Y Combinator, a well-known tech accelerator, created the SAFE (simple agreement for future equity) in 2013, and uses it to fund most of the seed-stage startups that participate in its three-month development sessions. With an emphasis on simple, this new equity security works for seed-stage startups.
The SAFE is like a warrant entitling investors to shares in the company, typically preferred stock, if and when there is a future liquidity event, i.e., if and when the company next raises “priced” equity capital, or is acquired, or files an IPO. Like convertible debt, SAFE deal terms can include valuation caps and share-price discounts, to give early (CF) investors a lower price per share than later (VC) investors or acquirers get for the same equity.
When “true” equity crowdfunding launched on May 16, 2016, Wefunder led the new asset class with 10 Title III offerings. Within a few days it added 11 more offerings. No other funding portal that I know of has half as many Title III offerings as Wefunder.
If you want to exercise your new right to invest in innovative startups and growing small businesses, where will you start — which funding portals will you visit to find the best offerings of private securities? For many people who have little or no experience evaluating angel investment opportunities, the best place to start is a website like Stratifund.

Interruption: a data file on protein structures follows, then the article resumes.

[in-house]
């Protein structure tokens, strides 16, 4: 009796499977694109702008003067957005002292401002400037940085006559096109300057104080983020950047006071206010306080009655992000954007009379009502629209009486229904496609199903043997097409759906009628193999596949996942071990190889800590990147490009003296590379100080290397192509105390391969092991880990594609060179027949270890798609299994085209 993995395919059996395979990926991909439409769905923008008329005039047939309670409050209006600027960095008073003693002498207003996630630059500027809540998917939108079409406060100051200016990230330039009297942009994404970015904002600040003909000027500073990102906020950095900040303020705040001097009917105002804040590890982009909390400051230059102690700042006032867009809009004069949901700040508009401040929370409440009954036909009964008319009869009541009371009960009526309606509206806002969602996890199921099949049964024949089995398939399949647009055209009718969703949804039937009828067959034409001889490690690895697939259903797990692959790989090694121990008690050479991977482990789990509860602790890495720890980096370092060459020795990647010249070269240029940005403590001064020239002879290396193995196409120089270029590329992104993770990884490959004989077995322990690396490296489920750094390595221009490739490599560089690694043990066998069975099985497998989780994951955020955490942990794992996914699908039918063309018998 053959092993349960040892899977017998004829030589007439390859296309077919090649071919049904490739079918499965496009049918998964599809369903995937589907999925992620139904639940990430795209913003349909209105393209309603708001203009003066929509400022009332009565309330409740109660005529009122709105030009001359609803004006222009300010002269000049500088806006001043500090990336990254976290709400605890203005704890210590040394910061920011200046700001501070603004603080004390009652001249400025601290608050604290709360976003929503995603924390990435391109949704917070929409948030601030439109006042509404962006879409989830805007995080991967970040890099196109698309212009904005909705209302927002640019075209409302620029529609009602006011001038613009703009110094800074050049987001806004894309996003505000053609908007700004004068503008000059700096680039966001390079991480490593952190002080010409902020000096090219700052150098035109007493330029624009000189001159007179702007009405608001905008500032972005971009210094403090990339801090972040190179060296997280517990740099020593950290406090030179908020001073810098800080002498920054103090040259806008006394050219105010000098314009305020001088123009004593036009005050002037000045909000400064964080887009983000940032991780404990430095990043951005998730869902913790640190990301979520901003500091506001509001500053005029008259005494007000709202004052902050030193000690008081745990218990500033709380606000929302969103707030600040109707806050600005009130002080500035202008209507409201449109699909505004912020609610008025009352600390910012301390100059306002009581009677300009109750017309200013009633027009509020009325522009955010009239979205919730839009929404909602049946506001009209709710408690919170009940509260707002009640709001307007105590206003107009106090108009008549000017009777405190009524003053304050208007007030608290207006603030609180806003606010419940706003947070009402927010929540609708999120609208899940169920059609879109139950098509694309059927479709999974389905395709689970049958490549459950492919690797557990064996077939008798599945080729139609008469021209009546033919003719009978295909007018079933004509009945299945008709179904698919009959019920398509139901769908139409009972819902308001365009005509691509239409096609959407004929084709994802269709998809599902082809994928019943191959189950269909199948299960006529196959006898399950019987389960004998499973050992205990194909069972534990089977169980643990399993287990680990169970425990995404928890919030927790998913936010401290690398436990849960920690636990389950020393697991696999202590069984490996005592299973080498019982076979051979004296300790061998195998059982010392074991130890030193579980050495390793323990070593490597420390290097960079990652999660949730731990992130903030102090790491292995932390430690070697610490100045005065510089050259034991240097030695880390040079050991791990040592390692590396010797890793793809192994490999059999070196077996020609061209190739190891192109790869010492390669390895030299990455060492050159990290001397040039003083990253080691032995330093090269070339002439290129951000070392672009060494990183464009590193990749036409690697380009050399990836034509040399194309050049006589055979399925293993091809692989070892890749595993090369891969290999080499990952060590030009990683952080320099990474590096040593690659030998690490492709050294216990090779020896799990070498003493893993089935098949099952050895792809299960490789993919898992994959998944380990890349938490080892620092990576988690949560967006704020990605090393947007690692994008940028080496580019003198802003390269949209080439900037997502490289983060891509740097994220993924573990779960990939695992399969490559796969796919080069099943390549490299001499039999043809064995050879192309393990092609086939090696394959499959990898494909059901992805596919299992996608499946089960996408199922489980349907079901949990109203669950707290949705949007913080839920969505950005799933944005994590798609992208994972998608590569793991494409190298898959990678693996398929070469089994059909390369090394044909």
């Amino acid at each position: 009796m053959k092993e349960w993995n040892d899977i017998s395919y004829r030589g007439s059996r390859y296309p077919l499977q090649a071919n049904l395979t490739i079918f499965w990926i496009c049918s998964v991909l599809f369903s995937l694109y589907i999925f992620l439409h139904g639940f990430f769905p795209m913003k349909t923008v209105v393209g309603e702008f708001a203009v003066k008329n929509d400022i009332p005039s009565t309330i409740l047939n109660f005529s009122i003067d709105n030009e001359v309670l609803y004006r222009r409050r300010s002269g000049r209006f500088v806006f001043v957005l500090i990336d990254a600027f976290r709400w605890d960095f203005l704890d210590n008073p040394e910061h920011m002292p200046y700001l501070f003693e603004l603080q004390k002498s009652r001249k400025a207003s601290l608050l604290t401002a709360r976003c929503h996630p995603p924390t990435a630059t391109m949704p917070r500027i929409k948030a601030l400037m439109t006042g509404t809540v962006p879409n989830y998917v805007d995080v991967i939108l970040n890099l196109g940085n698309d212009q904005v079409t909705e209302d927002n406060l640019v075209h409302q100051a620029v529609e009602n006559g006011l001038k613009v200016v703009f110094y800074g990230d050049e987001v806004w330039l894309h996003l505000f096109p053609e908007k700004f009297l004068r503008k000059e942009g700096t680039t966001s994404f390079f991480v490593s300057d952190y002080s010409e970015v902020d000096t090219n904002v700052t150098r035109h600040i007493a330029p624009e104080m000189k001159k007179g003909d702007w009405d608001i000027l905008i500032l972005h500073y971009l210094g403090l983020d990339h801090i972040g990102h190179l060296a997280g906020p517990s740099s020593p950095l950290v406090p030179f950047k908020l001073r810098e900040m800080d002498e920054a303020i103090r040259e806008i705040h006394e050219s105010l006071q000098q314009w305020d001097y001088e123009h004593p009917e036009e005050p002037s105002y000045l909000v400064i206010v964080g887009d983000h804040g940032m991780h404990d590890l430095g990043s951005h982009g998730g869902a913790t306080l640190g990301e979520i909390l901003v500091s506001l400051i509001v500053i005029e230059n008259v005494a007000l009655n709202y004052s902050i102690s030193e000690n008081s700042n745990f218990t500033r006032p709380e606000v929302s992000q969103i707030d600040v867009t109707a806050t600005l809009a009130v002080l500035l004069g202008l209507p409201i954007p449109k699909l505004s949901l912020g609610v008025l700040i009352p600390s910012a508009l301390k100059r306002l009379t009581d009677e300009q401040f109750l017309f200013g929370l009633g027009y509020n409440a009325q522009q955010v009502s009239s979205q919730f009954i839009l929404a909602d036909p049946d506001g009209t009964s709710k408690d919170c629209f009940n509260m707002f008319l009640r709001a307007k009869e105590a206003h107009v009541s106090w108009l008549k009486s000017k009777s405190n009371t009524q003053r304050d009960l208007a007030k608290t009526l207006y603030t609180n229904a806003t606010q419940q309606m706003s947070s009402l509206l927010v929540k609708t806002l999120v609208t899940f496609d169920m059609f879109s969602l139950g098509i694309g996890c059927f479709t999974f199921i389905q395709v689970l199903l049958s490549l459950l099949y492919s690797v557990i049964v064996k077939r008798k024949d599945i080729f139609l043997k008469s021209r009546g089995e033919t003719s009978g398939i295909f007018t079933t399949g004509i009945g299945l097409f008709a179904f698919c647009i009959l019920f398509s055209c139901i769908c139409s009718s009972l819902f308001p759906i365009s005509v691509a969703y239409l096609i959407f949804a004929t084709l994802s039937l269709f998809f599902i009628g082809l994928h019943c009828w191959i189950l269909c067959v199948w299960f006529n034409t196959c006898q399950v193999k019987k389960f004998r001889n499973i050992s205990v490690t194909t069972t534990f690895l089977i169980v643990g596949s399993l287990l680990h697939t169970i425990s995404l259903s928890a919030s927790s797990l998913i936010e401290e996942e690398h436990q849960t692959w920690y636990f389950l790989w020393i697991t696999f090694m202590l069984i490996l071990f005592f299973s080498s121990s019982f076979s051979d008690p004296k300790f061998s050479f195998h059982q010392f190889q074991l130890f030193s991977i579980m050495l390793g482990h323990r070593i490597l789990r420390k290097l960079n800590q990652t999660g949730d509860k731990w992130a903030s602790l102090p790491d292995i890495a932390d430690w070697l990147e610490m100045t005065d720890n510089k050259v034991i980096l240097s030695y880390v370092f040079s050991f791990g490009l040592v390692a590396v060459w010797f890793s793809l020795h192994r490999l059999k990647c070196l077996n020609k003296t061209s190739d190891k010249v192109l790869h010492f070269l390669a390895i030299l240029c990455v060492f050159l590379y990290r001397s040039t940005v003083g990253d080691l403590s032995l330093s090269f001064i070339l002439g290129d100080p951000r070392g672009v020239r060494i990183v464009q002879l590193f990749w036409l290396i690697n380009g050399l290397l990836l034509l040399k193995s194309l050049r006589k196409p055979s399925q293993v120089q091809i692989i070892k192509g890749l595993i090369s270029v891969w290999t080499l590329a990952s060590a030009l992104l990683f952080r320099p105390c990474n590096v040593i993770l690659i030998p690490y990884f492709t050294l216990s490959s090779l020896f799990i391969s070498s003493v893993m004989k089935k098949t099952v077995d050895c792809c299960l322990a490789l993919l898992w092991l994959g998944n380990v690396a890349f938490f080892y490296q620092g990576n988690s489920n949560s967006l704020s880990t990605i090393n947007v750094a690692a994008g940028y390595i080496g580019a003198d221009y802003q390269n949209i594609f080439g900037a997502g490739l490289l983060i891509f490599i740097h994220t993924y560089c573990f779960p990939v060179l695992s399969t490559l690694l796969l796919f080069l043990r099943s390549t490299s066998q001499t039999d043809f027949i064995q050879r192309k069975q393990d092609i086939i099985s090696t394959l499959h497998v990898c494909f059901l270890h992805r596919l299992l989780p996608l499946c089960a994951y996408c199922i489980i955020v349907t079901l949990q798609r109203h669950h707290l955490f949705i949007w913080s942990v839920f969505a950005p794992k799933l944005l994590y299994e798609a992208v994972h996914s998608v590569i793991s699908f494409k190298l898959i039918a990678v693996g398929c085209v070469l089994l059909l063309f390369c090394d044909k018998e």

Many of the companies that sell securities via Title III crowdfunding portals, at least in the first year or two, will be early-stage startups with little or no history of profit or even positive cash flow.
“In many cases, issuers can avoid thorny disagreements over valuation by offering hybrid securities known as convertible notes to crowdfunding investors”…
In this article I profile a pioneer in the securities crowdfunding world: 99Funding, a broker-dealer-affiliated funding platform that currently features Regulation D offerings (for accredited investors only) and plans to introduce Title III offerings this month.
The aspect of the JOBS Act that has the potential to touch the largest number of Americans is Title III (“the crowdfunding exemption”).
Do you need to know about equity crowdfunding? If you are a typical reader of The Corporate Counselor, the answer is yes, but only in connection with the potential future acquisition of, or investment in, a company that raised money by equity crowdfunding.
There are important distinctions between funding portals and broker-dealer platforms. Funding portals are a new type of intermediary created by Title III of the JOBS Act, while broker-dealers have been established market makers for many decades. A broker-dealer can be an individual or a company.
The potential rewards of angel investing are not just financial, though. There are also strategic benefits, which may include:
Crowdfunding, or crowdfinancing, is a method of collecting many small contributions, by means of an online funding platform, to finance or capitalize a popular enterprise. As crowdfunding is so new, there is much confusion in the marketplace about it—for example, many people still think of Kickstarter as the epitome of crowdfunding.